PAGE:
Today we continue our trip up Mount Inari, the sacred mountain that forms the centerpiece of Fushimi Inari Taisha (Japan’s largest, and most important, Inari shrine).*
The climb up Mount Inari takes 1-3 hours, depending how quickly you take the stairs and whether or not you stop for lunch at one of the 19 “stations” interspersed along the roughly circular route. (If you choose, you can take one path to the top and come down the other side of the circle, which means you see both sides of the mountain and without having to retrace your steps.)
Some of the stations (which also feature sub-shrines and places for worshippers to make offerings to Inari) have better views than others, so if you’re planning to stop, keep that in mind.
One of the larger sub-shrines sits about halfway up the mountain, and features a large sub-shrine and altar as well as a snack shop and a traditional sit-down restaurant.
Built in the classical Japanese style, the restaurant features low tables with cushions atop a raised dais (no shoes on the table level) and a spectacular 180-degree view of Kyoto. Here’s the view from my table:
The restaurant doesn’t offer an English-language menu, but (like many Japanese eateries) the menu does feature color photographs of every offering, making it fairly easy for guests to select a meal. I chose the local specialty: Inari-zushi (sometimes written “Inari sushi”), a dish reputed to be one of Inari’s personal favorites, and also a favorite of the kitsune and foxes who serve as messengers to the god.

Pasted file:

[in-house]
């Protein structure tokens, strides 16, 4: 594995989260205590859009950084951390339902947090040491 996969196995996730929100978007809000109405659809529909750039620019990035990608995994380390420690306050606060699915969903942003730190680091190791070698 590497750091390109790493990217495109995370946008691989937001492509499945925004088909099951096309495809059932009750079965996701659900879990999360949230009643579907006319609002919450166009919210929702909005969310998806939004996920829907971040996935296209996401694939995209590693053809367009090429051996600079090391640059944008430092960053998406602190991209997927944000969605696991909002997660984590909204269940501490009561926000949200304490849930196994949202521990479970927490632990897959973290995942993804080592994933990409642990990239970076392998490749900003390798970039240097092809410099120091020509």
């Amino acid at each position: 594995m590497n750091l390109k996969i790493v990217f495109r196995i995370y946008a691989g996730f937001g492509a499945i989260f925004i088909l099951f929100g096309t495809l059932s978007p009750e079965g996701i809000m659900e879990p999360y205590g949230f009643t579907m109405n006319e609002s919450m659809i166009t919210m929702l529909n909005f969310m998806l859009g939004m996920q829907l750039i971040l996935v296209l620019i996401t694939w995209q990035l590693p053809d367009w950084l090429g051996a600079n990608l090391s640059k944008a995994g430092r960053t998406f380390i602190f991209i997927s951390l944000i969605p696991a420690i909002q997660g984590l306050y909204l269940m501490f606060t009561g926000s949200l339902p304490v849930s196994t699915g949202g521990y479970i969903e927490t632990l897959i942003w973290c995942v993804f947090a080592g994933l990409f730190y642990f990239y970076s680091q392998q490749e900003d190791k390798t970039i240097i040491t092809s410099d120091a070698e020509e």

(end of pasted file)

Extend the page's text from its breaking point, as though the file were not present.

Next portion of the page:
Traditional Inarizushi consists of sweetened sushi rice mixed with black sesame, rolled in deep-fried tofu skin. It’s one of my favorite Japanese dishes, and the variety served on Mount Inari was–unsurprisingly–spectacular.
The deep green beverage beside my plate is a glass of sweetened, iced matcha (essentially green tea, but made from powdered leaves as opposed to the steeped variety). It’s delicious and very refreshing on a humid summer day.
While eating, I enjoyed the view of Kyoto through one set of windows, while on the other side I watched a steady stream of visitors passing through the sub-shrine station. Delicious food, a steady breeze, and plenty to watch made this one of my favorite lunch experiences in Kyoto.
After the meal, I continued up the slope toward the peak of Mount Inari, and the sacred shrine that sits at the very top.
I hope you’ll join me next Monday for the final steps to the summit!
And if you ever find yourself in Kyoto, I hope you’ll take the time to visit Mount Inari and experience the mountain for yourself–it’s truly a special place to see.
*If you want to walk the path from the beginning, the other posts in the series are: